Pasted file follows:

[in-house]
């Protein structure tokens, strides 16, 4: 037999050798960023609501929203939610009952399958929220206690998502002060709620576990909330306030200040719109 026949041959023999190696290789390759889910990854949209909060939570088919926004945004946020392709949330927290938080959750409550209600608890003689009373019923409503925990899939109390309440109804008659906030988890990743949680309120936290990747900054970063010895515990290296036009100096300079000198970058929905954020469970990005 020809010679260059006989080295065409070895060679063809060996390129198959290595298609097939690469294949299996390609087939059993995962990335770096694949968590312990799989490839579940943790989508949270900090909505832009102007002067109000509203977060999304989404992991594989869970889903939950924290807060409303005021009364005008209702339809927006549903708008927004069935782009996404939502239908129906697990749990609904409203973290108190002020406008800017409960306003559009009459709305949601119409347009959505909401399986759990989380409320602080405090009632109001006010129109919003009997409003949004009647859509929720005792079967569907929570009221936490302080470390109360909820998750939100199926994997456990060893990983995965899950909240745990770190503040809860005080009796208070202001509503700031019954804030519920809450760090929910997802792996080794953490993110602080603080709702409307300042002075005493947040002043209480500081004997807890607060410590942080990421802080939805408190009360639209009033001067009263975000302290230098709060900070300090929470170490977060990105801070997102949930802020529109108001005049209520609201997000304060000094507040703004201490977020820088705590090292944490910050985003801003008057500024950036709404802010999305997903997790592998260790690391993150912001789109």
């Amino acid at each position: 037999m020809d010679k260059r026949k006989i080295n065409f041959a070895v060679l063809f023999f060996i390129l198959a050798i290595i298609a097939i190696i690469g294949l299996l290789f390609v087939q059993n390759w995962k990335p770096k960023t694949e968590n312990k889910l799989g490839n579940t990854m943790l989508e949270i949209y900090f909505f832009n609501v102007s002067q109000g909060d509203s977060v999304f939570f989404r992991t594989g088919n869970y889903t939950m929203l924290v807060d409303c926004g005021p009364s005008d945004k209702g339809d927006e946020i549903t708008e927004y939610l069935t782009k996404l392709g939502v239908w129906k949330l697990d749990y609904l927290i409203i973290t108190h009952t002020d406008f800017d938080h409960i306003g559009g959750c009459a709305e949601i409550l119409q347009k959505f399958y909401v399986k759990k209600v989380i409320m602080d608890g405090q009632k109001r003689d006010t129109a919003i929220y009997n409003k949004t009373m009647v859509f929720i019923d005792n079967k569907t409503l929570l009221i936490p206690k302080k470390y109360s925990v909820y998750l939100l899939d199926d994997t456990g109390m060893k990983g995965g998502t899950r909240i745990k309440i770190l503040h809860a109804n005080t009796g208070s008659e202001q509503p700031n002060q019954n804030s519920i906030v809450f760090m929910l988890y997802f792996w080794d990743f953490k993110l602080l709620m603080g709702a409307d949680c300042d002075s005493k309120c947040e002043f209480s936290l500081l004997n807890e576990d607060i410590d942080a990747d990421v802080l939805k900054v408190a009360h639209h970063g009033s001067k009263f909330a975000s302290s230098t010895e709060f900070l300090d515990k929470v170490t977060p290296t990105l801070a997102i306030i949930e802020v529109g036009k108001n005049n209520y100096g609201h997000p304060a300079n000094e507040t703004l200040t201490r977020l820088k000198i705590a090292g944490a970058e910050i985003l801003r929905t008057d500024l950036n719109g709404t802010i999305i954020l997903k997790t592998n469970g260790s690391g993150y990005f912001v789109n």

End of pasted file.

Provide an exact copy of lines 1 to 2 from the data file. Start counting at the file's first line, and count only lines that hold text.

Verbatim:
[in-house]
């Protein structure tokens, strides 16, 4: 037999050798960023609501929203939610009952399958929220206690998502002060709620576990909330306030200040719109 026949041959023999190696290789390759889910990854949209909060939570088919926004945004946020392709949330927290938080959750409550209600608890003689009373019923409503925990899939109390309440109804008659906030988890990743949680309120936290990747900054970063010895515990290296036009100096300079000198970058929905954020469970990005 020809010679260059006989080295065409070895060679063809060996390129198959290595298609097939690469294949299996390609087939059993995962990335770096694949968590312990799989490839579940943790989508949270900090909505832009102007002067109000509203977060999304989404992991594989869970889903939950924290807060409303005021009364005008209702339809927006549903708008927004069935782009996404939502239908129906697990749990609904409203973290108190002020406008800017409960306003559009009459709305949601119409347009959505909401399986759990989380409320602080405090009632109001006010129109919003009997409003949004009647859509929720005792079967569907929570009221936490302080470390109360909820998750939100199926994997456990060893990983995965899950909240745990770190503040809860005080009796208070202001509503700031019954804030519920809450760090929910997802792996080794953490993110602080603080709702409307300042002075005493947040002043209480500081004997807890607060410590942080990421802080939805408190009360639209009033001067009263975000302290230098709060900070300090929470170490977060990105801070997102949930802020529109108001005049209520609201997000304060000094507040703004201490977020820088705590090292944490910050985003801003008057500024950036709404802010999305997903997790592998260790690391993150912001789109």